The FBI is reopening its search for documents related to the secret tarmac meeting between former President Bill Clinton and then-Attorney General Loretta Lynch in June last year.
Lynch met with Bill Clinton at the same time the department she headed was conducting a criminal investigation of Hillary Clinton.
Some of the emails pertaining to the meeting became public on Aug. 4, when the American Center for Law and Justice (ACLJ) released a batch it obtained from the Department of Justice (DOJ) through a lawsuit.
Those emails showed that Lynch used a secret email for communications. They also showed that the DOJ worked with media outlets to downplay the story, that the White House was involved, and that some of the same officials who were involved in the coverup are now charged with investigating the meeting.
The FBI has previously denied having any documents related to the matter in response to a Freedom of Information document request filed by ACLJ.
But the emails received from the DOJ on Aug. 4 exposed that FBI officials were directly involved in the tarmac meeting coverup, and that the FBI lied about not having any documents.
On Tuesday, just a week after ACLJ publicly accused the FBI of lying, ACLJ received a letter from the FBI, which stated that the bureau now believes that “records potentially responsive to your request may exist.”
“While we appreciate that the FBI has reopened the case file and is now searching for documents responsive to our duly submitted FOIA request from more than a year ago, it stretches the bounds of credulity to suggest that the FBI bureaucracy just discovered that ‘potentially responsive’ records ‘may exist’ on its own accord,” Jordan Sekulow, the president of ACLJ, wrote in a statement.
Among the most significant findings in the Aug. 4 documents is a three-page email of talking points that was completely redacted. ACLJ is working to receive the contents of that email through legal means.
One of the lawyers mentioned in the redacted email was counsel for Lynch at the time of the tarmac meeting. That same lawyer is now the deputy council to the minority ranking member of the Senate Judiciary Committee, which is investigating the tarmac meeting, which presents a clear conflict of interest, Sekulow said on Fox News.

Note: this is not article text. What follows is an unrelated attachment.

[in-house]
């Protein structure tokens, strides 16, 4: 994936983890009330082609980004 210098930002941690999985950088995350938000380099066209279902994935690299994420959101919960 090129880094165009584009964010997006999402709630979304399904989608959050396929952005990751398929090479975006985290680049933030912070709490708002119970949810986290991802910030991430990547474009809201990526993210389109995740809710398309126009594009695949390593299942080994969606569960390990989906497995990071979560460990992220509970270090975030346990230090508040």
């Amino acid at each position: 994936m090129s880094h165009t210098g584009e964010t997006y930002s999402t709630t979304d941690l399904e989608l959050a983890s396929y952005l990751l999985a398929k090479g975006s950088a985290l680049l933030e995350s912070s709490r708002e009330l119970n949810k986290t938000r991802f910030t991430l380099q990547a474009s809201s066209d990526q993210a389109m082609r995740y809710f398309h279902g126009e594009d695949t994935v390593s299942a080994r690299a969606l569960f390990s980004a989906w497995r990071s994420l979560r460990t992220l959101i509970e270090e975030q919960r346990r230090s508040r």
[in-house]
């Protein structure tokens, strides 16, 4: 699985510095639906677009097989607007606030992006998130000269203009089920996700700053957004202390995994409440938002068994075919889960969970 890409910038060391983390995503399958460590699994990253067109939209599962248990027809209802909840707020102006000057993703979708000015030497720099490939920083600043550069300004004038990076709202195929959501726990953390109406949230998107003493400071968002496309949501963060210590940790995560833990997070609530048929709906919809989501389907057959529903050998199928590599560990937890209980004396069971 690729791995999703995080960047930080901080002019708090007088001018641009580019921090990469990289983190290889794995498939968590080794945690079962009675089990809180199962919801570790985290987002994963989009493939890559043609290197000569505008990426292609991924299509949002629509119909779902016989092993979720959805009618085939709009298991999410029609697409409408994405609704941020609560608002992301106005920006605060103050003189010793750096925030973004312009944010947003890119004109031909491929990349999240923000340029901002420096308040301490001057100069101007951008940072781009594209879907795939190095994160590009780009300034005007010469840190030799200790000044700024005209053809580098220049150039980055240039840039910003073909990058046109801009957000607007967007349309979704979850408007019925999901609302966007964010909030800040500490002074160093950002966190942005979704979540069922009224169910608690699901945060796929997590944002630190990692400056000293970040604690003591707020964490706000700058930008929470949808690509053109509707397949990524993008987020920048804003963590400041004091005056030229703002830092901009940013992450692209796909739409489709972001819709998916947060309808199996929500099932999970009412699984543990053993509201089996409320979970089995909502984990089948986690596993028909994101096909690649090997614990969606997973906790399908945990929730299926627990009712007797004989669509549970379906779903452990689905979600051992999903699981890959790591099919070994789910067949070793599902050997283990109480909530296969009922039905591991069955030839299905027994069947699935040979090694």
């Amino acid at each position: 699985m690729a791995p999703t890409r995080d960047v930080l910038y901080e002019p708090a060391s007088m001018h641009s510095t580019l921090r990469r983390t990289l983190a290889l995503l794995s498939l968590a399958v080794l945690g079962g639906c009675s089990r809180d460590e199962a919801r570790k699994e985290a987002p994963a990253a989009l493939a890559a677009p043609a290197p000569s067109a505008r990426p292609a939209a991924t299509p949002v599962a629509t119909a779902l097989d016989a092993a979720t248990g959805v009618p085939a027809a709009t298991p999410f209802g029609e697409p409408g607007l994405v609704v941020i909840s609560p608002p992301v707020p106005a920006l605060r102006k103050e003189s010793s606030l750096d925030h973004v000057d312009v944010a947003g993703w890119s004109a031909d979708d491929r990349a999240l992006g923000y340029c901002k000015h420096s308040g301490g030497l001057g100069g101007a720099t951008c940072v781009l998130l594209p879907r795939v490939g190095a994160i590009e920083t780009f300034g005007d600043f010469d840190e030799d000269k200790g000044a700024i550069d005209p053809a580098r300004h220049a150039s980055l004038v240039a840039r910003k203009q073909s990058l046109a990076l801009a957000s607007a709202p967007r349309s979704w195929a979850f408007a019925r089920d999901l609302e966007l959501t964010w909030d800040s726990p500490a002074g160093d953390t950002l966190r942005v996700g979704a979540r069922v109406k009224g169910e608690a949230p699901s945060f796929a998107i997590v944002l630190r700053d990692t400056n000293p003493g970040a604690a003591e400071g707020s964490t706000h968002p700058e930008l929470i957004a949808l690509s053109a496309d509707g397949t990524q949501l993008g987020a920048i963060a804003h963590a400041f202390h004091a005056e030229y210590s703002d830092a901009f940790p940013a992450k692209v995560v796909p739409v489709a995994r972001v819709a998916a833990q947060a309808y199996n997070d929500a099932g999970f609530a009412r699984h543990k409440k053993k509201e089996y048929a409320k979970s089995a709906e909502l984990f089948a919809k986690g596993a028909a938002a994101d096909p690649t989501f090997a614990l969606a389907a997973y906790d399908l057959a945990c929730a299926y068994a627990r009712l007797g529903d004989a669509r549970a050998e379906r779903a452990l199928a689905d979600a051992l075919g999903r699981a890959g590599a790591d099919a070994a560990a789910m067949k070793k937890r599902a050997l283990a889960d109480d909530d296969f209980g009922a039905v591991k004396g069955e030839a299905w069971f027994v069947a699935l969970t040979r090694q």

Compounding the issues revealed in the emails so far is former FBI Director James Comey’s testimony that Lynch attempted to influence the criminal investigation into Hillary Clinton. Lynch told Comey to call the investigation “a matter.”
The tarmac meeting was the deciding factor for Comey to act of his own will and update the public about the Clinton investigation during the 2016 presidential race.
Former AG Lynch Used Alias for Emails About Controversial Clinton Meeting
Former Attorney General Loretta Lynch used an alias for official emails as attorney general, including emails about her controversial meeting with former President Bill Clinton aboard her Justice Department jet as it was parked on the tarmac in Phoenix.
Watchdog groups Judicial Watch and American Center for Law and Justice obtained 413 pages of Justice Department documents through a request made under the Freedom of Information Act (FOIA). Among the documents were emails that revealed Lynch used the alias “Elizabeth Carlisle.”
Lynch is not the first senior federal official to use an email alias, a practice that was seen elsewhere in the Obama administration due to spam and security concerns, said officials defending the practice.
Vice News obtained documents from the Department of Justice in February 2016 that revealed Lynch’s predecessor, Eric Holder, used the alias “Lew Alcindor.” That is the former name of retired NBA star Kareem Abdul-Jabbar.
Vice obtained the documents through an FOIA suit. The revelation that Holder used an alias for official business raised concerns about email practices in the Obama administration, and whether it would be possible to obtain all such communications subject to the FOIA.
Among the topics Lynch used her alias email for were messages to help craft responses to media requests about her unusual meeting with Bill Clinton. The meeting took place as Lynch’s department wrestled with what to do about the ongoing investigation of Hillary Clinton’s private email scandal.
Lynch later claimed that she and the former president did not discuss his wife’s potential prosecution or anything related to the FBI’s investigation. Lynch did seem to take a personal interest in the investigation, however, going out of her way to tell former head of the FBI, James Comey, to refer to the Clinton email scandal as a “matter” rather than an “investigation.” Comey revealed the conversation during his testimony before Congress on June 8.
He said the request left him feeling “queasy.”
Another Obama-era appointment to use an email alias was former IRS official Lois Lerner. Lerner was appointed Director of Exempt Organizations in 2006 and led 900 employees in an effort to target conservative groups in a fashion that made it impossible for them to take part in the 2012 election. The Department of Justice—under Holder at the time—investigated the practice but decided not to prosecute. Lerner resigned over the controversy.
In Lynch’s case, her attorney, Robert Raben, told The Daily Caller that Justice Department staffers who process FOIA requests are aware of the alias and that the agency had acknowledged its use as far back as February 2016.
Lynch has denied any serious wrongdoing in the 30-minute meeting with former President Clinton, and says they discussed grandchildren and other matters. Clinton boarded her plane uninvited, reportedly, and Lynch said she regrets having allowed the meeting.